Nathalie Roy teaches Roman technology, classical mythology, and Latin at Glasgow Middle School. She wrote, researched, and developed the Roman technology curriculum to help her students connect STEM to history and the humanities. Using interactive labs, her students recreate the products and processes of the ancient Romans through experimental archaeology - aqueducts, concrete, sundials, wax tablets, catapults - you name it, and Mrs. Roy's students have probably built it. She is a National Board Certified Teacher.
Project Name: Translating STEM into the World Languages Classroom
Briefly explain your philosophy on why STEM skills are important for today's students:
"Many of the STEM skills of today were the ancient Roman STEM skills of 2000 years ago. Studying STEM through the lens of history deepens students' understanding of the past. Discovering how to build things in the ancient way is a fascinating way to learn about ancient people - how they thought about technology, what resources were available to them, and how to perform under pressure. By observing how these things were done in the past, students can envision a future that is better and more efficient."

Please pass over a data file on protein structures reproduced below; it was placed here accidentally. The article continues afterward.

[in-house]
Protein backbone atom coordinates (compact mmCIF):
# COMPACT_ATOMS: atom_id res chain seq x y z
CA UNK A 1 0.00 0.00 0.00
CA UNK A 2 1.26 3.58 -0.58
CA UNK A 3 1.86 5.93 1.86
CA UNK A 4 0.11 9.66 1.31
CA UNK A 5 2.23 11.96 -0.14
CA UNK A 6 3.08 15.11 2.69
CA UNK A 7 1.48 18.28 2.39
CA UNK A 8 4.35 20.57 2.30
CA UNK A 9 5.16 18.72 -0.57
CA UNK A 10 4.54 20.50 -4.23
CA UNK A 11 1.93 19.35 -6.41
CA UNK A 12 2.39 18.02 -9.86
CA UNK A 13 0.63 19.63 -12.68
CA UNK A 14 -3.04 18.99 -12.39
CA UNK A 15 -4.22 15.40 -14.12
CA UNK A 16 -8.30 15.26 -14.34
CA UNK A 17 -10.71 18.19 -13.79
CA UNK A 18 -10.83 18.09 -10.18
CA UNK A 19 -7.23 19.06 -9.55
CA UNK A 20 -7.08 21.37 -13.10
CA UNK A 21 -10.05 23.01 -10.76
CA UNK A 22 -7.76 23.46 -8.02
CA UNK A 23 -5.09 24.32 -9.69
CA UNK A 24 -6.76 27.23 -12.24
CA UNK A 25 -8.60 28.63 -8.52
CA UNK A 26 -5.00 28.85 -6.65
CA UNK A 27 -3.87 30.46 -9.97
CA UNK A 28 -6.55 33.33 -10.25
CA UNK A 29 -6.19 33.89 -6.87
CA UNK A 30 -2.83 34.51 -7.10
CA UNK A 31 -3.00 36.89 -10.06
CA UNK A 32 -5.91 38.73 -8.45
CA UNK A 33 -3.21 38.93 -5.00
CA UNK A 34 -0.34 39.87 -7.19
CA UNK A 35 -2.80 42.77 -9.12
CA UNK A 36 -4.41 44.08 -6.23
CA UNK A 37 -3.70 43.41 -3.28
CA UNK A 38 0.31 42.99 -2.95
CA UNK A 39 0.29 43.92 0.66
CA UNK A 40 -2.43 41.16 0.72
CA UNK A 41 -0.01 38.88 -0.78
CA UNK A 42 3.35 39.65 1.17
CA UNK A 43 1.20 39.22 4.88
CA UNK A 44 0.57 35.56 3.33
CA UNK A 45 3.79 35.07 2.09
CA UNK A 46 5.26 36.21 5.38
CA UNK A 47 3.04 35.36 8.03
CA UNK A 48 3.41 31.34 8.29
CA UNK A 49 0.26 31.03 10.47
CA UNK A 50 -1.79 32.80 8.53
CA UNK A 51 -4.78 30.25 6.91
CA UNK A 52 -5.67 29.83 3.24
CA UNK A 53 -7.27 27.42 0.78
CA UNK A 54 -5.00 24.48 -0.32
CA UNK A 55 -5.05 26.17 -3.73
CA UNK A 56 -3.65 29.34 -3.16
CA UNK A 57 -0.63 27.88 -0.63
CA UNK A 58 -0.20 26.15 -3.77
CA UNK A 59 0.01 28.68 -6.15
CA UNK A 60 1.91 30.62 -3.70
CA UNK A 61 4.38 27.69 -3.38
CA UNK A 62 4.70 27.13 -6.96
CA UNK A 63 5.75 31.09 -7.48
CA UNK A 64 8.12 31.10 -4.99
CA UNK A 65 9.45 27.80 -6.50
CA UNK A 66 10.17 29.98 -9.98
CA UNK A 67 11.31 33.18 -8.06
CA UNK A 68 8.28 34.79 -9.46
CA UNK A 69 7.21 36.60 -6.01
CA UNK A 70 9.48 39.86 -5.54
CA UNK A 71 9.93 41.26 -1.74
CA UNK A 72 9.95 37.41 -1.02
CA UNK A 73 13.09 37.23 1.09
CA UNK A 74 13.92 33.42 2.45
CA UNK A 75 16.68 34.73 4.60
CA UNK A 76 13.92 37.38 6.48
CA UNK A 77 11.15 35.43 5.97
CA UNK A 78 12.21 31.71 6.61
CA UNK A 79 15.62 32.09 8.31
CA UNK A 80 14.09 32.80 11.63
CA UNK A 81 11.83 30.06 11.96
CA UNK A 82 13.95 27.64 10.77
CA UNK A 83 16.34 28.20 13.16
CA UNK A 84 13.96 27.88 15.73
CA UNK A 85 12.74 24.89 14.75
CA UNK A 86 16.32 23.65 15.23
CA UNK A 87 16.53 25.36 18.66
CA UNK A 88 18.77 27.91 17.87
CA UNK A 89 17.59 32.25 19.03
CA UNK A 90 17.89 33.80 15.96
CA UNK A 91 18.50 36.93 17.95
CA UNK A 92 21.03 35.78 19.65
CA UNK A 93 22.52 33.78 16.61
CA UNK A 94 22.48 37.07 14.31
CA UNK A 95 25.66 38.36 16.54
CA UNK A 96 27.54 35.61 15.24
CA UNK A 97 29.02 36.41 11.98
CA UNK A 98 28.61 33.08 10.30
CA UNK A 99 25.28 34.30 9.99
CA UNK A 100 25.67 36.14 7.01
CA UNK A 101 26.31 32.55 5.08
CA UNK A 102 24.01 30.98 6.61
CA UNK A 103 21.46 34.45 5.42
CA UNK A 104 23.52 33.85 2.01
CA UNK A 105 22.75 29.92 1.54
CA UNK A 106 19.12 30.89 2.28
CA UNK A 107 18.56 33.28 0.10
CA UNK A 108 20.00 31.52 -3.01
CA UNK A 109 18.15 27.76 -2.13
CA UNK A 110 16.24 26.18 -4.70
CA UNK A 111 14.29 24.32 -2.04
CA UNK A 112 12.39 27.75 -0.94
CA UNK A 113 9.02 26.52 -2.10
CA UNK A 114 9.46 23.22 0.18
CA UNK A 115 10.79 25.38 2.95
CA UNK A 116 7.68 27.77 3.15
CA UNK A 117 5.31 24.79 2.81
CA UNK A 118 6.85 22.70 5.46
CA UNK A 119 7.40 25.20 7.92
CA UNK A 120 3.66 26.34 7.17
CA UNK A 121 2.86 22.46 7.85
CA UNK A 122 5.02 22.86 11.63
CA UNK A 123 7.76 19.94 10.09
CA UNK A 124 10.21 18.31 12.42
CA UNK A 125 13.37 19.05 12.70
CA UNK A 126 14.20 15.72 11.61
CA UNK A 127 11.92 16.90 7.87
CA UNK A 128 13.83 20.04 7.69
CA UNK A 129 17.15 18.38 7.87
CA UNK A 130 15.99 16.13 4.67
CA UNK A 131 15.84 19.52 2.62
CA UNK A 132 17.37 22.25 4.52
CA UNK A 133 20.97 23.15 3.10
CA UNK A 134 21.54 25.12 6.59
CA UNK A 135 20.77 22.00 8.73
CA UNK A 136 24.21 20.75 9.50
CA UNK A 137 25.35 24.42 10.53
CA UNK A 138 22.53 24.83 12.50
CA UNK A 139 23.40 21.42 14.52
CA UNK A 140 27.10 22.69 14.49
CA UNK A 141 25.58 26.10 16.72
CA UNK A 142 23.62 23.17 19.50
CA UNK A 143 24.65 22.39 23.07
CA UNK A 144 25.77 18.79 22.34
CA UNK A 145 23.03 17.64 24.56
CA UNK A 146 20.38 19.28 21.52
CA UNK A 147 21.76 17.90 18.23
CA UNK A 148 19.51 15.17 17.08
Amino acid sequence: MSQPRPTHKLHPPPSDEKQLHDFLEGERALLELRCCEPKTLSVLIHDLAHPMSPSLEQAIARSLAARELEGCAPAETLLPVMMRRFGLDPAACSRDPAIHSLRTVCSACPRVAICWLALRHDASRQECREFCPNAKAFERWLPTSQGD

What strategies do you hope to gain from this year?:
"Through my experience in the fellowship this year, I hope to learn more about national STEM standards and assessment, but also, how to continue to connect STEM to other fields, especially the humanities."
The STEM Fellows is a project of the Foundation for East Baton Rouge School System made possible by a generous grant from Capital One. The purpose of the initiative is to establish and support a cadre of “STEM Teaching Fellows” who, armed with content knowledge, innovative teaching strategies, and an entrepreneurial spirit, can support their colleagues and transform EBRPSS schools into institutions of innovative STEM teaching and learning. In 2019, thirteen educators in East Baton Rouge Parish Public School System were named STEM Teaching Fellows.